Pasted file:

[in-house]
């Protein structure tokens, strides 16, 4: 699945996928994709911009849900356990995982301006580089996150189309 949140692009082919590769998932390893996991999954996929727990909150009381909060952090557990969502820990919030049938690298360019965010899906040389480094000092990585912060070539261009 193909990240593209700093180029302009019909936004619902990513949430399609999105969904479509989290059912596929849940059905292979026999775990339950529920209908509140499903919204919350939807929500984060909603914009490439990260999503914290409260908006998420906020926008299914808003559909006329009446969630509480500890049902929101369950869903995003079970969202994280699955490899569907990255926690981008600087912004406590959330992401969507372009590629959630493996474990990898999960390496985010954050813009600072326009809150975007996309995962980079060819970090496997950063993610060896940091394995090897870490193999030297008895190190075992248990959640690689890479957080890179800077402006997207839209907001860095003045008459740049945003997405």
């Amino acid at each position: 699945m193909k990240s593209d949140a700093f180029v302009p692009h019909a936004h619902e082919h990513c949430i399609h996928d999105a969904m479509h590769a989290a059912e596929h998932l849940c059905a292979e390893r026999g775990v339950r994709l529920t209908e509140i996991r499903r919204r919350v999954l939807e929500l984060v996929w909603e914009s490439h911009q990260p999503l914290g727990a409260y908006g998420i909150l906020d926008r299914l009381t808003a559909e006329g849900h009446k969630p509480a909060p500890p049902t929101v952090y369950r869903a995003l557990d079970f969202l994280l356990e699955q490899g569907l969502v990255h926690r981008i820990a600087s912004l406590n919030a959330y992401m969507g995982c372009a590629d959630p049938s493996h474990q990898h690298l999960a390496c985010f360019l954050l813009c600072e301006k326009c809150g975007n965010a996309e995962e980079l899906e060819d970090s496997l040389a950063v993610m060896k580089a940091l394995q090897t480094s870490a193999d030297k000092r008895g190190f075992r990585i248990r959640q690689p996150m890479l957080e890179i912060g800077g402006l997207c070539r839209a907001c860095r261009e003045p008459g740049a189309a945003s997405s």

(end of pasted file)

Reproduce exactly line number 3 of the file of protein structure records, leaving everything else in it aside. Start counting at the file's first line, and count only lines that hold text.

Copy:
């Amino acid at each position: 699945m193909k990240s593209d949140a700093f180029v302009p692009h019909a936004h619902e082919h990513c949430i399609h996928d999105a969904m479509h590769a989290a059912e596929h998932l849940c059905a292979e390893r026999g775990v339950r994709l529920t209908e509140i996991r499903r919204r919350v999954l939807e929500l984060v996929w909603e914009s490439h911009q990260p999503l914290g727990a409260y908006g998420i909150l906020d926008r299914l009381t808003a559909e006329g849900h009446k969630p509480a909060p500890p049902t929101v952090y369950r869903a995003l557990d079970f969202l994280l356990e699955q490899g569907l969502v990255h926690r981008i820990a600087s912004l406590n919030a959330y992401m969507g995982c372009a590629d959630p049938s493996h474990q990898h690298l999960a390496c985010f360019l954050l813009c600072e301006k326009c809150g975007n965010a996309e995962e980079l899906e060819d970090s496997l040389a950063v993610m060896k580089a940091l394995q090897t480094s870490a193999d030297k000092r008895g190190f075992r990585i248990r959640q690689p996150m890479l957080e890179i912060g800077g402006l997207c070539r839209a907001c860095r261009e003045p008459g740049a189309a945003s997405s």